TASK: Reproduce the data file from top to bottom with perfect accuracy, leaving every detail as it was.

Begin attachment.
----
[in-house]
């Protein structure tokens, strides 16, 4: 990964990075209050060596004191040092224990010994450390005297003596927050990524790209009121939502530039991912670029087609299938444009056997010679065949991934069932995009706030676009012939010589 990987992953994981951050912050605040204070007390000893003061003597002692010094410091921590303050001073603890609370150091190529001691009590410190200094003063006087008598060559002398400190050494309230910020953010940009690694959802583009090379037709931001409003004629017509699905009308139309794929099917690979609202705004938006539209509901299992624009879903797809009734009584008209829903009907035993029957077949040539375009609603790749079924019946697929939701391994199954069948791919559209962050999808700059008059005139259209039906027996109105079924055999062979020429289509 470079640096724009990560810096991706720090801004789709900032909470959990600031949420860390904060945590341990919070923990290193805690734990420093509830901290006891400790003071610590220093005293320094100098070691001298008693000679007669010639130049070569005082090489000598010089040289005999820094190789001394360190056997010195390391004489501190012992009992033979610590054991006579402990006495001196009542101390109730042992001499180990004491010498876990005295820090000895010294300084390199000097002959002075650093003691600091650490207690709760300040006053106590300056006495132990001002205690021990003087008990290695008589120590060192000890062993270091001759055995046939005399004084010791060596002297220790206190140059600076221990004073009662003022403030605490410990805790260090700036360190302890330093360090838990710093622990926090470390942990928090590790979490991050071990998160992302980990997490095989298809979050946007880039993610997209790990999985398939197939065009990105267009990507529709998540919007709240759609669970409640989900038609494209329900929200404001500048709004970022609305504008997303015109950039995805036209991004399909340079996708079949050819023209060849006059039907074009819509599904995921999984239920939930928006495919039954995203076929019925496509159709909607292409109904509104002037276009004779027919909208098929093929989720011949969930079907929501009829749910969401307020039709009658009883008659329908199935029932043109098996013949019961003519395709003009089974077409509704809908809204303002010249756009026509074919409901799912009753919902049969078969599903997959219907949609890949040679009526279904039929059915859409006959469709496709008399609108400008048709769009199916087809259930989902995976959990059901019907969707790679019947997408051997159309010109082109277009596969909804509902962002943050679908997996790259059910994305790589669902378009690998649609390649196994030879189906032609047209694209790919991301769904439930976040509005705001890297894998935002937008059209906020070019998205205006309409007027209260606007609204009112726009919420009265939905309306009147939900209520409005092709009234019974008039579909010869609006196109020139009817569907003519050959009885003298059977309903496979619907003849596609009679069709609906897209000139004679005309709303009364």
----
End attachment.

[in-house]
């Protein structure tokens, strides 16, 4: 990964990075209050060596004191040092224990010994450390005297003596927050990524790209009121939502530039991912670029087609299938444009056997010679065949991934069932995009706030676009012939010589 990987992953994981951050912050605040204070007390000893003061003597002692010094410091921590303050001073603890609370150091190529001691009590410190200094003063006087008598060559002398400190050494309230910020953010940009690694959802583009090379037709931001409003004629017509699905009308139309794929099917690979609202705004938006539209509901299992624009879903797809009734009584008209829903009907035993029957077949040539375009609603790749079924019946697929939701391994199954069948791919559209962050999808700059008059005139259209039906027996109105079924055999062979020429289509 470079640096724009990560810096991706720090801004789709900032909470959990600031949420860390904060945590341990919070923990290193805690734990420093509830901290006891400790003071610590220093005293320094100098070691001298008693000679007669010639130049070569005082090489000598010089040289005999820094190789001394360190056997010195390391004489501190012992009992033979610590054991006579402990006495001196009542101390109730042992001499180990004491010498876990005295820090000895010294300084390199000097002959002075650093003691600091650490207690709760300040006053106590300056006495132990001002205690021990003087008990290695008589120590060192000890062993270091001759055995046939005399004084010791060596002297220790206190140059600076221990004073009662003022403030605490410990805790260090700036360190302890330093360090838990710093622990926090470390942990928090590790979490991050071990998160992302980990997490095989298809979050946007880039993610997209790990999985398939197939065009990105267009990507529709998540919007709240759609669970409640989900038609494209329900929200404001500048709004970022609305504008997303015109950039995805036209991004399909340079996708079949050819023209060849006059039907074009819509599904995921999984239920939930928006495919039954995203076929019925496509159709909607292409109904509104002037276009004779027919909208098929093929989720011949969930079907929501009829749910969401307020039709009658009883008659329908199935029932043109098996013949019961003519395709003009089974077409509704809908809204303002010249756009026509074919409901799912009753919902049969078969599903997959219907949609890949040679009526279904039929059915859409006959469709496709008399609108400008048709769009199916087809259930989902995976959990059901019907969707790679019947997408051997159309010109082109277009596969909804509902962002943050679908997996790259059910994305790589669902378009690998649609390649196994030879189906032609047209694209790919991301769904439930976040509005705001890297894998935002937008059209906020070019998205205006309409007027209260606007609204009112726009919420009265939905309306009147939900209520409005092709009234019974008039579909010869609006196109020139009817569907003519050959009885003298059977309903496979619907003849596609009679069709609906897209000139004679005309709303009364």